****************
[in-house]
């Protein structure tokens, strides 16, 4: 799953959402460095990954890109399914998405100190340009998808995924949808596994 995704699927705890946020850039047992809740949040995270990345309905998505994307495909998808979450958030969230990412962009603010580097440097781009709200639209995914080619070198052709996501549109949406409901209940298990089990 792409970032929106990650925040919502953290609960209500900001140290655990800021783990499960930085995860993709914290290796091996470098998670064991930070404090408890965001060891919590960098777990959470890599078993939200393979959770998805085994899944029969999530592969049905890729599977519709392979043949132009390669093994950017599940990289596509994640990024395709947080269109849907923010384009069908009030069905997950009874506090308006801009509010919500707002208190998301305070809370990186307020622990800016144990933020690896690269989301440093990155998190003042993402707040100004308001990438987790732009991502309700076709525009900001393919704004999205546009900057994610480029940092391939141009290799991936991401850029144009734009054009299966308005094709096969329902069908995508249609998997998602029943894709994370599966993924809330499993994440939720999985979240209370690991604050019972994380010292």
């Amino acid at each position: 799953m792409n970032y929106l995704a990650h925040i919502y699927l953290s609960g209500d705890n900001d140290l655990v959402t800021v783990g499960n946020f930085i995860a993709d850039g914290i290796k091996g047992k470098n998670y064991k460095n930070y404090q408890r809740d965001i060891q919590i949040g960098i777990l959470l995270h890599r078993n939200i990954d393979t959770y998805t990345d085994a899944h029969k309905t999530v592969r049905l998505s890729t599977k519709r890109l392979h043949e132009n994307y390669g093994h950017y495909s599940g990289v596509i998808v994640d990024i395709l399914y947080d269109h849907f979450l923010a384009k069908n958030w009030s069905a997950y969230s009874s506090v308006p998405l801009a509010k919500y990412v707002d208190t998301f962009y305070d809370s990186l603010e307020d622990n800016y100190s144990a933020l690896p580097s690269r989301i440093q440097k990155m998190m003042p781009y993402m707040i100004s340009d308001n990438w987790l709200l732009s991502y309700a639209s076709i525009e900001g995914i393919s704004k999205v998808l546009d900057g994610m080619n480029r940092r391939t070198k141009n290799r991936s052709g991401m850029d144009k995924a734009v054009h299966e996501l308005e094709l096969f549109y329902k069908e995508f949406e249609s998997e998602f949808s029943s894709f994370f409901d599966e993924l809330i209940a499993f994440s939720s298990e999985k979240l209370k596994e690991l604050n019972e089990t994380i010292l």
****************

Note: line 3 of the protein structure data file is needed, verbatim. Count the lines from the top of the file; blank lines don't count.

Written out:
């Amino acid at each position: 799953m792409n970032y929106l995704a990650h925040i919502y699927l953290s609960g209500d705890n900001d140290l655990v959402t800021v783990g499960n946020f930085i995860a993709d850039g914290i290796k091996g047992k470098n998670y064991k460095n930070y404090q408890r809740d965001i060891q919590i949040g960098i777990l959470l995270h890599r078993n939200i990954d393979t959770y998805t990345d085994a899944h029969k309905t999530v592969r049905l998505s890729t599977k519709r890109l392979h043949e132009n994307y390669g093994h950017y495909s599940g990289v596509i998808v994640d990024i395709l399914y947080d269109h849907f979450l923010a384009k069908n958030w009030s069905a997950y969230s009874s506090v308006p998405l801009a509010k919500y990412v707002d208190t998301f962009y305070d809370s990186l603010e307020d622990n800016y100190s144990a933020l690896p580097s690269r989301i440093q440097k990155m998190m003042p781009y993402m707040i100004s340009d308001n990438w987790l709200l732009s991502y309700a639209s076709i525009e900001g995914i393919s704004k999205v998808l546009d900057g994610m080619n480029r940092r391939t070198k141009n290799r991936s052709g991401m850029d144009k995924a734009v054009h299966e996501l308005e094709l096969f549109y329902k069908e995508f949406e249609s998997e998602f949808s029943s894709f994370f409901d599966e993924l809330i209940a499993f994440s939720s298990e999985k979240l209370k596994e690991l604050n019972e089990t994380i010292l």